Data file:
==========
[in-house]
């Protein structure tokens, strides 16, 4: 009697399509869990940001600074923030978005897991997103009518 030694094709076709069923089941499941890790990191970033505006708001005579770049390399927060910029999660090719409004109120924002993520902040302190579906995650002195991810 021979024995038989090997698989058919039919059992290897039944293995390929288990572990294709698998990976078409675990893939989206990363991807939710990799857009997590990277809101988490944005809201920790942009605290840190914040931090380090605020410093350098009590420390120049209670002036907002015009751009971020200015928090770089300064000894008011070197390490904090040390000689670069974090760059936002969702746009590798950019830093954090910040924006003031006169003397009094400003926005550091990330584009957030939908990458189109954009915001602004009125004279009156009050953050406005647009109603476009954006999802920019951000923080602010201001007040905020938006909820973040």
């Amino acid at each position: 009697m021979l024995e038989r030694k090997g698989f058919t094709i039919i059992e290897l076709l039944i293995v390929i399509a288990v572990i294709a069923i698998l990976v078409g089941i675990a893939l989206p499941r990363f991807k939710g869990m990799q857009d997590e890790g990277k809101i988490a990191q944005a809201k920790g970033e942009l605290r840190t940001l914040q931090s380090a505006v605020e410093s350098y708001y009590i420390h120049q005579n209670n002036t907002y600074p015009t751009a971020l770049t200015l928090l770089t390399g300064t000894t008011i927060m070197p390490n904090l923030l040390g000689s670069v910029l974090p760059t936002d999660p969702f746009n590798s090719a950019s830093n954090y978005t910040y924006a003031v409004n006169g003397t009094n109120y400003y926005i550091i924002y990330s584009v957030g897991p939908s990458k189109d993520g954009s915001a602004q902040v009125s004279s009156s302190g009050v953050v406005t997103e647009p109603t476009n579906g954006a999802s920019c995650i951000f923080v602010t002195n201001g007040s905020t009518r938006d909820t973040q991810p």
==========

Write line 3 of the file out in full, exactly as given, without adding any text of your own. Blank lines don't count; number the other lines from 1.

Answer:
């Amino acid at each position: 009697m021979l024995e038989r030694k090997g698989f058919t094709i039919i059992e290897l076709l039944i293995v390929i399509a288990v572990i294709a069923i698998l990976v078409g089941i675990a893939l989206p499941r990363f991807k939710g869990m990799q857009d997590e890790g990277k809101i988490a990191q944005a809201k920790g970033e942009l605290r840190t940001l914040q931090s380090a505006v605020e410093s350098y708001y009590i420390h120049q005579n209670n002036t907002y600074p015009t751009a971020l770049t200015l928090l770089t390399g300064t000894t008011i927060m070197p390490n904090l923030l040390g000689s670069v910029l974090p760059t936002d999660p969702f746009n590798s090719a950019s830093n954090y978005t910040y924006a003031v409004n006169g003397t009094n109120y400003y926005i550091i924002y990330s584009v957030g897991p939908s990458k189109d993520g954009s915001a602004q902040v009125s004279s009156s302190g009050v953050v406005t997103e647009p109603t476009n579906g954006a999802s920019c995650i951000f923080v602010t002195n201001g007040s905020t009518r938006d909820t973040q991810p």